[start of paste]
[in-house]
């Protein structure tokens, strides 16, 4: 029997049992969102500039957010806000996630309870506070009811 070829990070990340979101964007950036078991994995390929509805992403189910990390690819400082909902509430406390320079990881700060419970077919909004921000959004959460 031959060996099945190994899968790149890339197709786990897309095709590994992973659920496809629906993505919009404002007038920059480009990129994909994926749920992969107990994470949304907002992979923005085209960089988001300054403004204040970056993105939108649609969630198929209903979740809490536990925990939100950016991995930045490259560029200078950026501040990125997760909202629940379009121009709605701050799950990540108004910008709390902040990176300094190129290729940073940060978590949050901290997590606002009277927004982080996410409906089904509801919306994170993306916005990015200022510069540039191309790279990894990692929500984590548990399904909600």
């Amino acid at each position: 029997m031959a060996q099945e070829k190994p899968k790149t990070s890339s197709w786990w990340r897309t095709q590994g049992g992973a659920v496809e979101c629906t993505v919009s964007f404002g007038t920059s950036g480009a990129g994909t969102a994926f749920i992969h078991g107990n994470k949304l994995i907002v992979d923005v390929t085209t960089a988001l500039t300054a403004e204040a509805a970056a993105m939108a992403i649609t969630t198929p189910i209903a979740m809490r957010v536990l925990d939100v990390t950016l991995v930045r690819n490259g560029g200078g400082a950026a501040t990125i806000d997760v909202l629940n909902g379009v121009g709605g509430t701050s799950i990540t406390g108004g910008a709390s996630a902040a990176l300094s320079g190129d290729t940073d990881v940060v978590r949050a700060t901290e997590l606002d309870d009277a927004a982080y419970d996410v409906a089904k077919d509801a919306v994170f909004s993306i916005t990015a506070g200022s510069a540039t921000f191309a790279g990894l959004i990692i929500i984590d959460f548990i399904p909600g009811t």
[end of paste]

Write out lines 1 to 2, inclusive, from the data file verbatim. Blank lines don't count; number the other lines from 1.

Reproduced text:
[in-house]
């Protein structure tokens, strides 16, 4: 029997049992969102500039957010806000996630309870506070009811 070829990070990340979101964007950036078991994995390929509805992403189910990390690819400082909902509430406390320079990881700060419970077919909004921000959004959460 031959060996099945190994899968790149890339197709786990897309095709590994992973659920496809629906993505919009404002007038920059480009990129994909994926749920992969107990994470949304907002992979923005085209960089988001300054403004204040970056993105939108649609969630198929209903979740809490536990925990939100950016991995930045490259560029200078950026501040990125997760909202629940379009121009709605701050799950990540108004910008709390902040990176300094190129290729940073940060978590949050901290997590606002009277927004982080996410409906089904509801919306994170993306916005990015200022510069540039191309790279990894990692929500984590548990399904909600």